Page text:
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This page gives hints on how to unfold supercell band structures with the ABINIT package.


Supercells are often used in ab initio calculations to model compound alloys, surfaces and defects. Band structure plots obtained from supercell calculations are difficult to interpret and compare to the reference band structure of a corresponding primitive crystallographic unit due to the zone folding. The purpose of the executable file fold2bloch help file is to assist with interpretation of supercell electronic structure calculations by recovering the Bloch character of electronic eigenstates perturbed by disorder. In general, there is no single wave-vector k associated with a particular eigenvalue E, but rather a distribution of k’s. This distribution is also known as a Bloch spectral density or spectral weight. The spectral weight w n( k ) amounts to a Bloch k -character of the n’th energy eigenstates εn and fulfills the normalization ∑ k wn( k )=1. In the case of a non-local basis set, such as plane waves, the spectral weight can be constructed from the Fourier expansion coefficients by gathering them in groups associated with a particular Bloch wave vector in the primitive cell [Wang1998], [Popescu2010], [Popescu2012], [Allen2013], [Medeiros2014]

wn( k )= ∑ G |C n, K ( G )|2 for all G that fulfill K + G = k + g ,

where Cn, K ( G ) refers to plane wave coefficients for nth eigenstate with the wave vector K within the first Brillouin zone (BZ) of the supercell, G and g are the reciprocal lattice vectors of the supercell and primitive cell, respectively. More technical details on this unfolding procedure are available in [Rubel2014]. It should be noted that the primitive and supercell reciprocal lattices should be commensurate as required by the above equation. This condition implies that a supercell needs to be generated by translation of the primitive cell along its lattice vectors in real space using a desired multiplicity N x×Ny×Nz . Care should be taken when working with lattices whose conventional unit cell is different from the primitive cell (e.g., zinc-blende or rock salt structures).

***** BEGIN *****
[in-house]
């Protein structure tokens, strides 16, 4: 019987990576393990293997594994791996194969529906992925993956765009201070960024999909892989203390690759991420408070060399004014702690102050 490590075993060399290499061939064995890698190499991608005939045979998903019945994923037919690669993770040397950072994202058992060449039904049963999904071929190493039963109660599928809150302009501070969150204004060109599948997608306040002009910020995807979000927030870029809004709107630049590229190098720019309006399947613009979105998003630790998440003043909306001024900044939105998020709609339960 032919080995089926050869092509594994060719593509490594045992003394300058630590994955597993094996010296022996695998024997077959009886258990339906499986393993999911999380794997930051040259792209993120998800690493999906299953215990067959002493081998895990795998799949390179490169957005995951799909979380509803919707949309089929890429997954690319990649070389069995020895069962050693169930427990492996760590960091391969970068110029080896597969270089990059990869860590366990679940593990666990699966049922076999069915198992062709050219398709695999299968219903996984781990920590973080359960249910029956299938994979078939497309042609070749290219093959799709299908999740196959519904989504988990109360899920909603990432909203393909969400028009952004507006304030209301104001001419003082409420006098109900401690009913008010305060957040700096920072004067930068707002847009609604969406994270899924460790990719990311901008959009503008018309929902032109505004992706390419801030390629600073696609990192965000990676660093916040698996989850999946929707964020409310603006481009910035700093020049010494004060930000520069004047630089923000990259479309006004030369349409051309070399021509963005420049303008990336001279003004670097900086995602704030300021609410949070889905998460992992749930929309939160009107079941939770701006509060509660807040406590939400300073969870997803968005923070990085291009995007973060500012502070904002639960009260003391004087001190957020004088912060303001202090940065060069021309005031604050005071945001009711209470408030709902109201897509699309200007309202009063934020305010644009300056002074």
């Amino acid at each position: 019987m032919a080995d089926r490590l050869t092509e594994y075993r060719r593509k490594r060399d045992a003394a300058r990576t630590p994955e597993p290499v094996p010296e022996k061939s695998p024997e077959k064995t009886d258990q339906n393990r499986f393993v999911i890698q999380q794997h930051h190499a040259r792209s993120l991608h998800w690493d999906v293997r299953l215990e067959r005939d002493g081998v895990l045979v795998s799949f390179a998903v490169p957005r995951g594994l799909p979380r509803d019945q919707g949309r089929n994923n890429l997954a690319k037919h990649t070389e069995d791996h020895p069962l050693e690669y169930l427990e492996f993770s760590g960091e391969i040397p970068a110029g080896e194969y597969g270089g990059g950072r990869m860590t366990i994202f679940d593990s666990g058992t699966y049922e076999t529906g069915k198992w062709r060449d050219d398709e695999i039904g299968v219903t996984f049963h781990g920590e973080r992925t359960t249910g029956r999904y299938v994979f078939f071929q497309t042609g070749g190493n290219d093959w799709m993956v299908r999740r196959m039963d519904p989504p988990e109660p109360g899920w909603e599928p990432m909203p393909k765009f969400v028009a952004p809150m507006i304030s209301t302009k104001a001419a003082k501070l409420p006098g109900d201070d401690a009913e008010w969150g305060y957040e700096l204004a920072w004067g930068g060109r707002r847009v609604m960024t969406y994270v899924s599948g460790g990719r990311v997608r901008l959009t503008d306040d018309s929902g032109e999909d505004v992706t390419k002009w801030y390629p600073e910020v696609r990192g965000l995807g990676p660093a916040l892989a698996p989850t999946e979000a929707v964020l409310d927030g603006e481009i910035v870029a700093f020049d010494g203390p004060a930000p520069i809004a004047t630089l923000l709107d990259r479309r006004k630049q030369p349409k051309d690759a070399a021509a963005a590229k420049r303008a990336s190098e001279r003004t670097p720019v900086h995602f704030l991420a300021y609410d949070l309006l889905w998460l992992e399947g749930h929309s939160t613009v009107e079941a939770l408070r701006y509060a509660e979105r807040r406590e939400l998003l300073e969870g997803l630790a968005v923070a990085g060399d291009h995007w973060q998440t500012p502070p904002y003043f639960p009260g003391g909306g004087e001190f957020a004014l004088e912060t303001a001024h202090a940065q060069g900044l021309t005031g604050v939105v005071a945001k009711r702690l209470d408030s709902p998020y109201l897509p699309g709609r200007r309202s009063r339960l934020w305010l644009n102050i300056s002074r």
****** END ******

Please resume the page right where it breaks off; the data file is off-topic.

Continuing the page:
A prerequisite for unfolding is the presence of wave function files (e.g., abo_WFK) that can be generated in a way similar to standard band structure calculations. The only difference from the conventional band structure calculation is the k-path selection approach. For instance, when aiming for the band structure plot with Γ(0,0,0)-Z(0,0,½) path in the primitive Brillouin zone (BZ), the kptbounds in supercell BZ should include Z-(0,0,-½)-Γ(0,0,0)-Z(0,0,½). At first, the part Z–Γ seems redundant lying outside of the range of interest. However, it is easy to show that those wave vectors contribute to the range Γ-Z after unfolding. For instance, let us consider a k-point (0,0,-K) in the 1×1×3 supercell. This point ``unfolds” into 3 k-points in the primitive BZ: (0,0,(-K-1)/3), (0,0,-K/3), and (0,0,(-K+1)/3). The first two points are irrelevant for the purpose of the plot as they do not belong to the Γ-Z segment, but the last point falls into the range of interest and needs to be included.

Once the wave function file is prepared, the unfolding proceeds by invoking fold2Bloch abo_WFK Nx:Ny:Nz that generates an output file abo_WFK.f2b. The output file contains 5 columns: the list of unfolded wave vectors (kx,ky,kz) in the primitive BZ, the corresponding eigenvalue εn (Ha) and the Bloch spectral weight wn.

A MATLAB script ubs_dots.m is designed to assist with plotting the unfolded band structure. The unfolded band structure plot is represented as a scatter plot where the size and colour of the markers carry information about the Bloch character of energy bands. Users are asked to provide details about the k-path, name of the fold2Bloch output file abo_WFK.f2b, position of the Fermi energy, and reciprocal lattice vectors that can be found in the main output file ab_out.out.

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